useful tool for recruitment and retention. The question should be, is
intercollegiate competition in an established conference the only way
that athletics can serve the recruitm ent and retention goals of UMM. Or
one might pause to ask: SHOULD athletics be used for the purposes of
recruiting & retaining students? Perhaps other kinds of athletic programs
might serve the campus better in other ways and at far less cost.
Regarding GPA's of athletes, "About the same" hides large differences. In
women's sports and some men's sports, it is probably true. In football it
isn't, but I get so few football players in my classes that this view is
second-hand. I'd also like to comment on the research questions. I
disagreed with the statement that UMM should be "primarily" a teaching
institution, because that implies that research should be MUCH less
important. I agree that quality teaching should be UMM's highest
priority, but I see UMM's potential distinctiveness--and its necessary
distinctiveness, if it is to retain its status as a University of
Minnesota campus--as the integration of undergraduate instruction and
research. To pit the two against each other does violence to that
concept. At the same time, to allow teaching loads to rise the level of
"primarily teaching" institutions is to undermine the faculty's ability
to provide that integration. (It will be hard to interpret responses to
that question, because one can't tell whether disagreeing means the
respondent wants UMM to be and exclusively teaching institution or one
that places greater emphasis on research. I suggest the answers be
analyzed in relation to each other--letting the answers to the third and
fourth questions on research elucidate the answers to the second question.
no question about athletic budget? There may be some concern in that area
if large amounts of money are being spent for travel, uniforms, coaches,
and equiprment while the central academic units on campus do not have
adequate budgets. The budgets I adminster are NOT adequate.
The question about athletes' GPA is an empirical question and should not
be asked on a survey of preferences.
Athletics question: In general, women's athletics seem to be more "in
order" than the men's program. Anyone who thinks UMM will be better off
if we could just offer athletic scholarships doesn't know what is
happening out there! I see a significant fraction of the present male
athlete population as lacking in academic orientation. Imagine what that
would be like if they were being paid to compete. We are a Division III
school, why not opt for division three athletics?
I didn't answer the question above on athletes' GPAs because I don't have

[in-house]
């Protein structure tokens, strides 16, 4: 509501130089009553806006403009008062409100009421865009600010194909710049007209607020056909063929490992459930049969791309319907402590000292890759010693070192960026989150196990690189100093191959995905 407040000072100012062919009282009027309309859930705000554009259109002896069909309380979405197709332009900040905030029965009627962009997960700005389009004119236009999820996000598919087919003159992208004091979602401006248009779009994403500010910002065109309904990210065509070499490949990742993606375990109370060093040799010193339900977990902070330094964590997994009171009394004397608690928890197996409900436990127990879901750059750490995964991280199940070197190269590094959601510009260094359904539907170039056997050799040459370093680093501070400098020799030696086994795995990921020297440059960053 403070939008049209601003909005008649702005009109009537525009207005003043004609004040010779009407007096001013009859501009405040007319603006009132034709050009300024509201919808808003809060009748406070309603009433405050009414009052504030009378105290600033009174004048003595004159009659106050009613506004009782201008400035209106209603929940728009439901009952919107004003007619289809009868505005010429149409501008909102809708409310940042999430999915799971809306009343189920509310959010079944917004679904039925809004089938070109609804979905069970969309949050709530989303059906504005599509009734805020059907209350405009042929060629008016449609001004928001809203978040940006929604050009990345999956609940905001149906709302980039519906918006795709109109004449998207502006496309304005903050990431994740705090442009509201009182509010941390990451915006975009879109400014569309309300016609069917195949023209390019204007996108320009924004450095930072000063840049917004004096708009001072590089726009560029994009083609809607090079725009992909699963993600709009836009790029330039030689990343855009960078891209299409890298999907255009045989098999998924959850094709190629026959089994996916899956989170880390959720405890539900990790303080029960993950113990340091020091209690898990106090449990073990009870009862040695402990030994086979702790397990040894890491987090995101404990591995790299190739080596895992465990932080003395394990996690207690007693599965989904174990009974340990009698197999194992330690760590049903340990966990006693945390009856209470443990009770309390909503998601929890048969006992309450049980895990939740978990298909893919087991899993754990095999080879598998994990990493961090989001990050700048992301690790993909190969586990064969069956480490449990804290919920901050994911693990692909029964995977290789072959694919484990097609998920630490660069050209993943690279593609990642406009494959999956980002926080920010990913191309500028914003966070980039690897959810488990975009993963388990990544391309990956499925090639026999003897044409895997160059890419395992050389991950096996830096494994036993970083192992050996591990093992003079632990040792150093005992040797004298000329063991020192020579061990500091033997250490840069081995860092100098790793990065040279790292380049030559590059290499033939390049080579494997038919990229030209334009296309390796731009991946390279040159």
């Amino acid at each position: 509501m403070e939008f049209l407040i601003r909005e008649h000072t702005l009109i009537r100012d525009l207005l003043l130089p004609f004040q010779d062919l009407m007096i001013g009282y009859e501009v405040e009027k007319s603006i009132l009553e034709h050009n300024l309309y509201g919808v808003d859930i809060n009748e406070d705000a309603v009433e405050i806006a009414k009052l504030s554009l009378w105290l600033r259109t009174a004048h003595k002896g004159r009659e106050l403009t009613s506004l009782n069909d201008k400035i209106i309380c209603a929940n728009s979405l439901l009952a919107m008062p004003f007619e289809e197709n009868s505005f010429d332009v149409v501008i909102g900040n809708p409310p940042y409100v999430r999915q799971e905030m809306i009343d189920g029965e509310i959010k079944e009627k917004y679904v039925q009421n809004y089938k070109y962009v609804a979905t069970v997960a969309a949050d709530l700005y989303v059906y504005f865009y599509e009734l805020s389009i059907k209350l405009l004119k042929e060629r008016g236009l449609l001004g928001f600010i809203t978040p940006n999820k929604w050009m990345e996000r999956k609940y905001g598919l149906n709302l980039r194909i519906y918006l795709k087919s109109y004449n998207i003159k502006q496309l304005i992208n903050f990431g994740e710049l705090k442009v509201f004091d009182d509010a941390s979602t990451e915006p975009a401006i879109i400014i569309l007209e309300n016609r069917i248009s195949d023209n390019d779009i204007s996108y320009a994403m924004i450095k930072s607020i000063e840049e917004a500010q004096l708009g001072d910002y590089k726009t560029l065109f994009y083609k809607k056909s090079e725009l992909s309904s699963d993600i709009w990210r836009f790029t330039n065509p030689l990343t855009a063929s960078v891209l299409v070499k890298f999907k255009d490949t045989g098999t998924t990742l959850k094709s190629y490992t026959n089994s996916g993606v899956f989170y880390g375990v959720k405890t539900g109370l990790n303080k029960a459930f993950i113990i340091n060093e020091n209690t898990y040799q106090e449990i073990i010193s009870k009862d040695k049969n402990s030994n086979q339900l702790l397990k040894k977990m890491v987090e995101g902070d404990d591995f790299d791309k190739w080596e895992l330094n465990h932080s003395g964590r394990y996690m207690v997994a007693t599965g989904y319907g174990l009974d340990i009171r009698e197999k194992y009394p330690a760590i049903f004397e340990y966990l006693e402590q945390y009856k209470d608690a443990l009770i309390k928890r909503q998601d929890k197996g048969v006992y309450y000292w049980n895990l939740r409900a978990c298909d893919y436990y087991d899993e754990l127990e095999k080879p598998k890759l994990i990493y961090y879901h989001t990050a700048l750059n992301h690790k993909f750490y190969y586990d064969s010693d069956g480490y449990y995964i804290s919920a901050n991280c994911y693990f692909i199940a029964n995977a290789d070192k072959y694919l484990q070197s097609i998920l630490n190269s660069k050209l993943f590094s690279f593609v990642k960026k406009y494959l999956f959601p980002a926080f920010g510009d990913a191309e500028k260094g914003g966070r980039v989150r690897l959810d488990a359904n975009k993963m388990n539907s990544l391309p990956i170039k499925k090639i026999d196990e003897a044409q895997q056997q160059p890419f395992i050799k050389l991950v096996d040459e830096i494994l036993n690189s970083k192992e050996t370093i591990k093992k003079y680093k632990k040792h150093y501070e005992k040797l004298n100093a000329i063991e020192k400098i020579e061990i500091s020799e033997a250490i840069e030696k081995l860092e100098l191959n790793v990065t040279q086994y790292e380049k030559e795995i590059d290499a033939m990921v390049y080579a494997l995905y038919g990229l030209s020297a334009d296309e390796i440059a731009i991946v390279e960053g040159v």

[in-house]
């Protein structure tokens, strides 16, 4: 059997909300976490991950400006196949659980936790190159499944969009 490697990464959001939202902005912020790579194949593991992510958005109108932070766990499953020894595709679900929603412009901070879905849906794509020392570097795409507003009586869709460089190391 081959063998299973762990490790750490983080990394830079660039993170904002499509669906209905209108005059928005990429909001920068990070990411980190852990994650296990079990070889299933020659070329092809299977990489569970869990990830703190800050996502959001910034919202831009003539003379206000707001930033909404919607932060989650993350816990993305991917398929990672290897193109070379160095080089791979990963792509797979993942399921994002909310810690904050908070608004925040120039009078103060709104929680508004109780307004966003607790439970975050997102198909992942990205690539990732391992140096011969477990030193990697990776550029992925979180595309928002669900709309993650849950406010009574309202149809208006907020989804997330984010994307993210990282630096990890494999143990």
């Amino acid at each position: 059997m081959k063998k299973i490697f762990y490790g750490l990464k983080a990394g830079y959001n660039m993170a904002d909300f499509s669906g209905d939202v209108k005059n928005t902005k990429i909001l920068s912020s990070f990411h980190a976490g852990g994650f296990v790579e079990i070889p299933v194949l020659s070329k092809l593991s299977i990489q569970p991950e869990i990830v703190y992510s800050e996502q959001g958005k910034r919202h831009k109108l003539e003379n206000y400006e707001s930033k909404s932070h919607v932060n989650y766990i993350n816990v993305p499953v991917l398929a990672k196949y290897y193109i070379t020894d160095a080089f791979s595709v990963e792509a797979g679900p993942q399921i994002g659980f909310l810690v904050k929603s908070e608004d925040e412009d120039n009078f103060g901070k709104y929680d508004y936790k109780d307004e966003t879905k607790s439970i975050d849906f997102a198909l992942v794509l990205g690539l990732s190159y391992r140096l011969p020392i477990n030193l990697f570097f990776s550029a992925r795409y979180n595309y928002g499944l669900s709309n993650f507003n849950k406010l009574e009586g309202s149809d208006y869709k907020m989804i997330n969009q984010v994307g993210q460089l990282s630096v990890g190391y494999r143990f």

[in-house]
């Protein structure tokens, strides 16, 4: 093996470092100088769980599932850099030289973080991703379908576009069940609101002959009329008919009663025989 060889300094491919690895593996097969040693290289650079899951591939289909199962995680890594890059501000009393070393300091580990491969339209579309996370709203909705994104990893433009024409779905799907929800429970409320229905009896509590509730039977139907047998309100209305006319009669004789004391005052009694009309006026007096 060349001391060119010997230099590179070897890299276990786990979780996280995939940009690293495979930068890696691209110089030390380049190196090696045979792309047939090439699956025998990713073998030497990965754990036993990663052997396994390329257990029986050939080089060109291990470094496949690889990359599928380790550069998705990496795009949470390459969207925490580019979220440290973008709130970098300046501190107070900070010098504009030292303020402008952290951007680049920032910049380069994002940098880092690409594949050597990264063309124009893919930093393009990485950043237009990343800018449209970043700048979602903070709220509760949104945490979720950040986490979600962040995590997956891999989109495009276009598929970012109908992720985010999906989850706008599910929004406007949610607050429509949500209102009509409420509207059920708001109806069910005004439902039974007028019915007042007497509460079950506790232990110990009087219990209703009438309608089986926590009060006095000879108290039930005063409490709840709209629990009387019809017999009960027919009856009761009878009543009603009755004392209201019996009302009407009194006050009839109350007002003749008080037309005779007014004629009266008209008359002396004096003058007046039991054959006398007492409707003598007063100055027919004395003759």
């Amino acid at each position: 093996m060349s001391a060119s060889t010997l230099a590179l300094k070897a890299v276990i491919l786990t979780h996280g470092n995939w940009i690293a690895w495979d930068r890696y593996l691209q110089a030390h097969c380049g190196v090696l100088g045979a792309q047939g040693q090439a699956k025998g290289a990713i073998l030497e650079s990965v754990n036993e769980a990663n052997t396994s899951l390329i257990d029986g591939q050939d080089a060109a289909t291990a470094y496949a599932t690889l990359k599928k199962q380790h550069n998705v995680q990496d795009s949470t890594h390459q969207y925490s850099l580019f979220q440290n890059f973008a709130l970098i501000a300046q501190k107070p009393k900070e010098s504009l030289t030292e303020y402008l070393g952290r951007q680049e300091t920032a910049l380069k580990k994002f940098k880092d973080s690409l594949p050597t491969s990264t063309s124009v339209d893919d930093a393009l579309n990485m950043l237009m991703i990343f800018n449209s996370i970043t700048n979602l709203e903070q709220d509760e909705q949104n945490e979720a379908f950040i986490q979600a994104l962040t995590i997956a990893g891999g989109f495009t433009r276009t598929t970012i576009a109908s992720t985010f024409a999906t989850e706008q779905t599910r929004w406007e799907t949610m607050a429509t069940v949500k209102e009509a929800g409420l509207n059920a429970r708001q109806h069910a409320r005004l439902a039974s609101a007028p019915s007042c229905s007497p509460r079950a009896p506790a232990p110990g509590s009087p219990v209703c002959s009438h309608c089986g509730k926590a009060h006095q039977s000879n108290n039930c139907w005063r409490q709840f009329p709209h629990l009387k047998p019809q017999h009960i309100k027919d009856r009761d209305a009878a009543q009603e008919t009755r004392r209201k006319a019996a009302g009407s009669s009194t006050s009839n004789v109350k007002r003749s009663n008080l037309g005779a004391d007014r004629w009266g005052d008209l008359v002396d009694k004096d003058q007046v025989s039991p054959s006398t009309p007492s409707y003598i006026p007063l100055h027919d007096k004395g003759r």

good data to support my answer. However, my gut-level feeling is that
women athletes are generally quite strong students but male athletes are
bimodally distributed in their achievement -- some of my strongest
students have been athletes, but on the other hand I've had some student
athletes who in my estimation should never have been admitted to UMM. By
doing so, we set them up to fail.
Athletics needs to better integrate itself into the campus community. I'm
exhausted by the embattled state I find them in. I think the building of
the Regional Fitness Center must demand a change in attitude of us
against them, to us. For example, rather than constantly urging me to
attend atheltic events, coaches need to show up at some nonathletic
events. Rather than acting like anyone who swims is "using this facility
as if it is your private health club," welcome anybody, especially women
who show up.
I have no idea what the average gpa of our student atheletes is; I
suspect it is probably lower. I support the athletic program at UMM TO A
LIMIT. We should not ever be in the business of paying student atheletes
to come here (aka athletic scholarships). We are about academics first;
sports should be a distant second.
The athletes I have had in my classes(EXCEPT for football) have usually
been very talented and better than average students.
Student athelete academic performance varies by sport.
The "watermark" makes the survey difficult to read.
I'm not sure this survey pertains very well to non-regular faculty. Many
of the priveleges and opportunities that this survey expolores are not
available to us. We should work towards being more inclusive of the
professionals who provide instruction without benefit of tenure line or
An oxymoron. One cannot "maintain" serious schol. activ'ty at a
"primarily tchng. inst." Give us time and resources for our research or
you have no right to make demands for research. Your questions on the
research section aren't clear. They are what we call "double-barrelled"
because they're asking different things within the same question. What is
each question aiming at? Why no questions about the curriculum? Why no
questions about the lack of a faculty assembly & faculty governance? Why
no quest ions about unequal service loads? Why have 10 campus male fac.
rec'd tchng awards this year and 0 women faculty?